Power failure may have downed Egyptian plane

France's Transport Minister says a power failure was the most likely cause of the plane crash off the Egyptian coast that killed 148 people, mostly French tourists.

    Flash Airlines operated two Boeing 737 jetliners

    Gilles de Robien told Europe 1 radio that while noone could be absolutely certain, all the indications were that an accident caused the crash near Sharm el-Sheikh on Saturday.

    "We can never be absolutely certain, but all the indications seem to point to the same theory. There was no explosion before the crash, noone has claimed responsibility for the attack," he said. "The arguments most commonly set out show that it was simply a loss of power."

    Earlier it emerged that the Egyptian charter airline whose Boeing 737 crashed into the Red Sea had been banned from flying over Swiss airspace since October 2002 due to safety concerns.

    "During an inspection we discovered that the airline was a danger to aviation security," said Celestine Perissinotto, a spokeswoman for the Swiss Federal Office for Civil Aviation.

    "If a company is forbidden (to fly over national airspace)... that means the problems are serious."

    She declined to give further details.

    A Paris-bound plane, operated by the private Egyptian charter company Flash Airlines, crashed just minutes after take-off from the Egyptian tourist resort Sharm al-Shaikh on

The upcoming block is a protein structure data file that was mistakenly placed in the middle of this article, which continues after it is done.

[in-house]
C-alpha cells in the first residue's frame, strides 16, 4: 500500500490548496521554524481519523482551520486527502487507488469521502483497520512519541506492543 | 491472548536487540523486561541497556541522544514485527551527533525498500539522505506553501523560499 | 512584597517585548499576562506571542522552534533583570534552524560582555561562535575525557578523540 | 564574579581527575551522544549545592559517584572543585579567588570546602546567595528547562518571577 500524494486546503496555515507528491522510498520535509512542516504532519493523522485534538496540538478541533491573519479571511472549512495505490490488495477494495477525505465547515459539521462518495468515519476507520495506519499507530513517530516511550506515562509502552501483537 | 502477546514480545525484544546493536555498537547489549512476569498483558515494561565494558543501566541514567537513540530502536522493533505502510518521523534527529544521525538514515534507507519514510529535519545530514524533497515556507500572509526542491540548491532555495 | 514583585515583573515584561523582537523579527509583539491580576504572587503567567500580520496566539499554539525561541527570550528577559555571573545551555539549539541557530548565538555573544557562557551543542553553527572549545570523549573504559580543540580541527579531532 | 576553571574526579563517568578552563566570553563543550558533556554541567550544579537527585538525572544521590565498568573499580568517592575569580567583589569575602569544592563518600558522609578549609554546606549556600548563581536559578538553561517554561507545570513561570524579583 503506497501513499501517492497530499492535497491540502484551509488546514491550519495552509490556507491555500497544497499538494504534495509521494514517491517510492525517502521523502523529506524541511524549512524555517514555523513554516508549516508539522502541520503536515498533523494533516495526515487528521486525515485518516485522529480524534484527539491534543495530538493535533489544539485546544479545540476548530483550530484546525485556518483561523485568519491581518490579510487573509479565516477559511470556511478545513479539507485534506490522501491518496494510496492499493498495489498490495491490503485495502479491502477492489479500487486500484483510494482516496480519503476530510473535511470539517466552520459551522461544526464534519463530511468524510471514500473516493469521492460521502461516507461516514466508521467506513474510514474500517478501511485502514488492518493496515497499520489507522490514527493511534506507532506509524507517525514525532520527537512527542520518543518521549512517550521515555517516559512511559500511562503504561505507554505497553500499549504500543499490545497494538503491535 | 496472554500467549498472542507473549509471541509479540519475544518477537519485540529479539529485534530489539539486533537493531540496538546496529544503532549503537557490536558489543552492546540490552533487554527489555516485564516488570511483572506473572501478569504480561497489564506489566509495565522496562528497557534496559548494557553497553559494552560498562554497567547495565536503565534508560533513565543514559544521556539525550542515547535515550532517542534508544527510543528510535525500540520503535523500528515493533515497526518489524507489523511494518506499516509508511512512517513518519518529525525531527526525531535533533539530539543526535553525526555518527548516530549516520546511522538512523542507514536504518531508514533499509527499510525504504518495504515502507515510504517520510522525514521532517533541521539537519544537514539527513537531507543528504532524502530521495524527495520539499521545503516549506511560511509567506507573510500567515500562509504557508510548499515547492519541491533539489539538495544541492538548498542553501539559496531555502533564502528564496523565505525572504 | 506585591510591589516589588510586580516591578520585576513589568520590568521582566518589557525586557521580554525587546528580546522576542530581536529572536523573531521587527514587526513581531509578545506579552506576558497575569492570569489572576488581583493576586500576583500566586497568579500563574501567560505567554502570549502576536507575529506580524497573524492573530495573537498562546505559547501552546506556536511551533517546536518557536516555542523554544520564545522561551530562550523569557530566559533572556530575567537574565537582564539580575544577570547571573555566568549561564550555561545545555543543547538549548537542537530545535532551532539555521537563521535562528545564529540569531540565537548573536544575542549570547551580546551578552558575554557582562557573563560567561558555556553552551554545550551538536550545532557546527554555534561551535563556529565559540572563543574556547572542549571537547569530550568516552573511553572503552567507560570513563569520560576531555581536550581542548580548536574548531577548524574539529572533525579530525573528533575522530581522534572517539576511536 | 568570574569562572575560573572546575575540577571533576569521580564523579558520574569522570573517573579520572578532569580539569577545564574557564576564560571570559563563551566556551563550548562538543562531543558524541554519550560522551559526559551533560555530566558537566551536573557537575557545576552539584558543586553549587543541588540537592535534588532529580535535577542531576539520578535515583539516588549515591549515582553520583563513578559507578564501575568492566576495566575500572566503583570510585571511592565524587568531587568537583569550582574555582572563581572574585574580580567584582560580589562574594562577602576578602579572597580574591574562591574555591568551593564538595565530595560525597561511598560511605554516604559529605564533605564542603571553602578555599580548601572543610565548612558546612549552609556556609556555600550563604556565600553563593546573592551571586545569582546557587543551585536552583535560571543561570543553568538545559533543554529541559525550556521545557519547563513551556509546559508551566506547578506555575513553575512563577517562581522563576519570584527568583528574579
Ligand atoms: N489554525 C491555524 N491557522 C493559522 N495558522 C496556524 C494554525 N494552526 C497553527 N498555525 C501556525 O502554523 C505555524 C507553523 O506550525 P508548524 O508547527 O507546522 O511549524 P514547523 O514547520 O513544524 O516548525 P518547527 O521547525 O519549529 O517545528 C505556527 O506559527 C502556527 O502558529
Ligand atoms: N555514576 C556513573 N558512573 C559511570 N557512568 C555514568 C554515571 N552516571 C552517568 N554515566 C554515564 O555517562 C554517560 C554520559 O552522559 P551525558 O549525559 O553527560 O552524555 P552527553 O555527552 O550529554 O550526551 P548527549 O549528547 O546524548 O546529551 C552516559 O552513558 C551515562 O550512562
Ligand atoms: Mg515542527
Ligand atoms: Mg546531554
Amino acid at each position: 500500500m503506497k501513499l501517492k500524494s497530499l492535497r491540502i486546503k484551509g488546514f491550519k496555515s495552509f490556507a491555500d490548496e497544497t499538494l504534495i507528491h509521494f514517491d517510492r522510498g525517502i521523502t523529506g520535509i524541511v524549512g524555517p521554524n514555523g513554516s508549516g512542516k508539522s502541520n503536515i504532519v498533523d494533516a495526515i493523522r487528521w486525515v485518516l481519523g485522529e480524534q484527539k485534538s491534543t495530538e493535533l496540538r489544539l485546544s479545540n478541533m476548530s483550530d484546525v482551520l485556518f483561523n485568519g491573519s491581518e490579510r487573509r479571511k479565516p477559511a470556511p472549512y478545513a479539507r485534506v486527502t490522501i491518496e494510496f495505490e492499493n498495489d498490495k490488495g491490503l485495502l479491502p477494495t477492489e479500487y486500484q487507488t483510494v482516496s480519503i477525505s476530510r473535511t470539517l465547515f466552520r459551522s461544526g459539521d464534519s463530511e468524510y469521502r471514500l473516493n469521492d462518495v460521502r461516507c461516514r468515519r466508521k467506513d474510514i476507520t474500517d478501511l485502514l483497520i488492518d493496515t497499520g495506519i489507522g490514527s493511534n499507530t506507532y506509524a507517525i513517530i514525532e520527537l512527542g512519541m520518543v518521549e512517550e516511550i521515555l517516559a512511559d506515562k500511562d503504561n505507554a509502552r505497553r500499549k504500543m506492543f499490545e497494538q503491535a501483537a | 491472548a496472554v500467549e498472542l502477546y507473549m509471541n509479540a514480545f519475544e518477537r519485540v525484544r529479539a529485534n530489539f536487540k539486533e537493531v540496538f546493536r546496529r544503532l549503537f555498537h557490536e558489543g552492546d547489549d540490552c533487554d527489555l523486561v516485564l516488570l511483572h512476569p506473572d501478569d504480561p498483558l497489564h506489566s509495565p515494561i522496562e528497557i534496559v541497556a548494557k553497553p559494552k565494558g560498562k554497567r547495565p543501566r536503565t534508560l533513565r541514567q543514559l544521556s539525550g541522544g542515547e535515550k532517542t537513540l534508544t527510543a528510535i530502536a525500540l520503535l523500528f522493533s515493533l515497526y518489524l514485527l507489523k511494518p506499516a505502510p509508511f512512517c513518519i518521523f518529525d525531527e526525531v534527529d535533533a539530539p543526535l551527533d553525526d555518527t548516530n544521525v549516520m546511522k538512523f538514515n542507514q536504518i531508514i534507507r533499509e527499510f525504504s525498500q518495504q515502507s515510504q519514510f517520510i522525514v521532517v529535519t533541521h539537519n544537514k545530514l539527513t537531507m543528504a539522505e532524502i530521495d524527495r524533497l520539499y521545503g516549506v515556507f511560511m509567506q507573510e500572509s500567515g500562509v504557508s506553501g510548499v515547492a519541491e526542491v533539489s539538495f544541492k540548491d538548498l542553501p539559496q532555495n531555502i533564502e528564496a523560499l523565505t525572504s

Saturday, killing everybody on board. Most of the dead are French tourists.

    The Swiss Federal Office for Civil Aviation said it had informed Flash Airlines and the Egyptian aviation authorities about its concerns.

    "The reaction was insufficient... The company is still banned from Switzerland," Perissinotto said.

    'Entirely technical'

    The Egyptian Civil Aviation Minister Ahmad Muhammad Shafiq Zaki said the cause of Saturday's crash was "entirely technical" and that technical problems might also account for the pilots' failure to tell the control tower they were in trouble.

    "If a company is forbidden (to fly over national airspace)...that means the problems are serious"

    Celestine Perissinotto,
    Spokeswoman for the Swiss Federal Office for Civil Aviation

    The French Transport Minister Gilles de Robien told French television investigators would check if the airline had met international aviation rules.

    The Swiss authorities also informed the Safety Assessment of Foreign Aircraft Programme - part of the European Joint Aviation Authorities - about its concerns.

    Perissinotto said fewer than 10 airlines were currently banned from Switzerland or earmarked for inspection.

    An exception to the ban on Flash Airlines was made when a Paris-bound plane made an emergency landing in Geneva due to bad weather conditions in Paris, Perissinotto said, confirming a report in the "SonntagsBlick" newspaper.

    Information about the emergency landing provided by the airline had been insufficient, Perissinotto added.

    Search goes on

    Rescue teams probing the crash faced a daunting challenge from strong currents and underwater canyons on Sunday.

    "We can't deny it's a difficult environment," Zaki told reporters.

    Experts are picking up the pieces
    for analysis

    He suspected the main body of the Boeing 737 plane lay on the seabed about 300 metres (1000 feet) underwater, although French officials sent a submarine robot they said could work well within those depths.

    In addition to the robot, France also sent a team of navy divers, a military aircraft to take part in the Egyptian-led search for the human and other remains of the Paris-bound plane.

    The challenge comes from both fast-moving currents picking up debris and bodies, as well as deep canyons which can plunge to 1400 metres (almost 5000 feet), according to diving experts in the resort at Sharm al-Shaikh.

    SOURCE: Reuters


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